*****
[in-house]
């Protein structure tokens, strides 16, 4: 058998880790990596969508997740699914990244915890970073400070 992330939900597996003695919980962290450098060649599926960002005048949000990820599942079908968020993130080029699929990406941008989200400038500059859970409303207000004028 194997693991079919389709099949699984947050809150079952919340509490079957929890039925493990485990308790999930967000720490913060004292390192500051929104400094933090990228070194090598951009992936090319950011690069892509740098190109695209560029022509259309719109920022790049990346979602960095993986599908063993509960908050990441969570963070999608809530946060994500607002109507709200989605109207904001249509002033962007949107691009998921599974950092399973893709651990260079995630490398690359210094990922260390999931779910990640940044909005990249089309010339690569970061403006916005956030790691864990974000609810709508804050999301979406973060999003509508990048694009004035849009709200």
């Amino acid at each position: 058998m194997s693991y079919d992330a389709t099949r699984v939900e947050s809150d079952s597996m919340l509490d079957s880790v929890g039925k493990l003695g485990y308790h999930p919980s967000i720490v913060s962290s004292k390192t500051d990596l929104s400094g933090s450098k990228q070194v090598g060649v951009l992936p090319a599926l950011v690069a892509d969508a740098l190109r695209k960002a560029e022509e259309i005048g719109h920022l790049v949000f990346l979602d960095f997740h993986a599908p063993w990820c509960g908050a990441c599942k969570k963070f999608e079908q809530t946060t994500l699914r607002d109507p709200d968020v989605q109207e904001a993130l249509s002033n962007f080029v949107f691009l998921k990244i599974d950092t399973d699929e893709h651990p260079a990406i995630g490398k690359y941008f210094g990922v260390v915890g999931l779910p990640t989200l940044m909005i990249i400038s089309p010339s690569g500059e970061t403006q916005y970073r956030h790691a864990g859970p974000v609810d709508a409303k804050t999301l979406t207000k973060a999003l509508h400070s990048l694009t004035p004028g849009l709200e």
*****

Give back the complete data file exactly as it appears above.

[in-house]
């Protein structure tokens, strides 16, 4: 058998880790990596969508997740699914990244915890970073400070 992330939900597996003695919980962290450098060649599926960002005048949000990820599942079908968020993130080029699929990406941008989200400038500059859970409303207000004028 194997693991079919389709099949699984947050809150079952919340509490079957929890039925493990485990308790999930967000720490913060004292390192500051929104400094933090990228070194090598951009992936090319950011690069892509740098190109695209560029022509259309719109920022790049990346979602960095993986599908063993509960908050990441969570963070999608809530946060994500607002109507709200989605109207904001249509002033962007949107691009998921599974950092399973893709651990260079995630490398690359210094990922260390999931779910990640940044909005990249089309010339690569970061403006916005956030790691864990974000609810709508804050999301979406973060999003509508990048694009004035849009709200």
């Amino acid at each position: 058998m194997s693991y079919d992330a389709t099949r699984v939900e947050s809150d079952s597996m919340l509490d079957s880790v929890g039925k493990l003695g485990y308790h999930p919980s967000i720490v913060s962290s004292k390192t500051d990596l929104s400094g933090s450098k990228q070194v090598g060649v951009l992936p090319a599926l950011v690069a892509d969508a740098l190109r695209k960002a560029e022509e259309i005048g719109h920022l790049v949000f990346l979602d960095f997740h993986a599908p063993w990820c509960g908050a990441c599942k969570k963070f999608e079908q809530t946060t994500l699914r607002d109507p709200d968020v989605q109207e904001a993130l249509s002033n962007f080029v949107f691009l998921k990244i599974d950092t399973d699929e893709h651990p260079a990406i995630g490398k690359y941008f210094g990922v260390v915890g999931l779910p990640t989200l940044m909005i990249i400038s089309p010339s690569g500059e970061t403006q916005y970073r956030h790691a864990g859970p974000v609810d709508a409303k804050t999301l979406t207000k973060a999003l509508h400070s990048l694009t004035p004028g849009l709200e």